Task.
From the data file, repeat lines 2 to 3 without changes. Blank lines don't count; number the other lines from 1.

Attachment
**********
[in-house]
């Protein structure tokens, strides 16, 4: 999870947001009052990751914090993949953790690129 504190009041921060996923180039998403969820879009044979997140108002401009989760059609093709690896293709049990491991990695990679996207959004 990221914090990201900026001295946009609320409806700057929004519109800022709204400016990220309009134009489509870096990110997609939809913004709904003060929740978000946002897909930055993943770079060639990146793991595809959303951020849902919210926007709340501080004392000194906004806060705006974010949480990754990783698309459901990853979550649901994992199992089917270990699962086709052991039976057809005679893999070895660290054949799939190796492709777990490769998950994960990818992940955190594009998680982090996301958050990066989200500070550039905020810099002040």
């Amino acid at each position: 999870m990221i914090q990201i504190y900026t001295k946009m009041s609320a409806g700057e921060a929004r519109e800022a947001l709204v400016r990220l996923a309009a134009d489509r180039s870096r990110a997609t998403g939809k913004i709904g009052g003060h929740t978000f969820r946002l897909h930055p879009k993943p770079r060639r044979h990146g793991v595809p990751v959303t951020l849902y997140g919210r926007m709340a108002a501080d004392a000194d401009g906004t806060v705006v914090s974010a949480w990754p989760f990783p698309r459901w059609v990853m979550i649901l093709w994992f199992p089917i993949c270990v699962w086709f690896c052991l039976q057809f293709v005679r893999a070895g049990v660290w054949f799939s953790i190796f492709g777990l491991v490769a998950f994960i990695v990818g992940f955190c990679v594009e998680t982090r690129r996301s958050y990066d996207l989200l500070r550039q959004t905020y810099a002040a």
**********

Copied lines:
């Protein structure tokens, strides 16, 4: 999870947001009052990751914090993949953790690129 504190009041921060996923180039998403969820879009044979997140108002401009989760059609093709690896293709049990491991990695990679996207959004 990221914090990201900026001295946009609320409806700057929004519109800022709204400016990220309009134009489509870096990110997609939809913004709904003060929740978000946002897909930055993943770079060639990146793991595809959303951020849902919210926007709340501080004392000194906004806060705006974010949480990754990783698309459901990853979550649901994992199992089917270990699962086709052991039976057809005679893999070895660290054949799939190796492709777990490769998950994960990818992940955190594009998680982090996301958050990066989200500070550039905020810099002040």
């Amino acid at each position: 999870m990221i914090q990201i504190y900026t001295k946009m009041s609320a409806g700057e921060a929004r519109e800022a947001l709204v400016r990220l996923a309009a134009d489509r180039s870096r990110a997609t998403g939809k913004i709904g009052g003060h929740t978000f969820r946002l897909h930055p879009k993943p770079r060639r044979h990146g793991v595809p990751v959303t951020l849902y997140g919210r926007m709340a108002a501080d004392a000194d401009g906004t806060v705006v914090s974010a949480w990754p989760f990783p698309r459901w059609v990853m979550i649901l093709w994992f199992p089917i993949c270990v699962w086709f690896c052991l039976q057809f293709v005679r893999a070895g049990v660290w054949f799939s953790i190796f492709g777990l491991v490769a998950f994960i990695v990818g992940f955190c990679v594009e998680t982090r690129r996301s958050y990066d996207l989200l500070r550039q959004t905020y810099a002040a």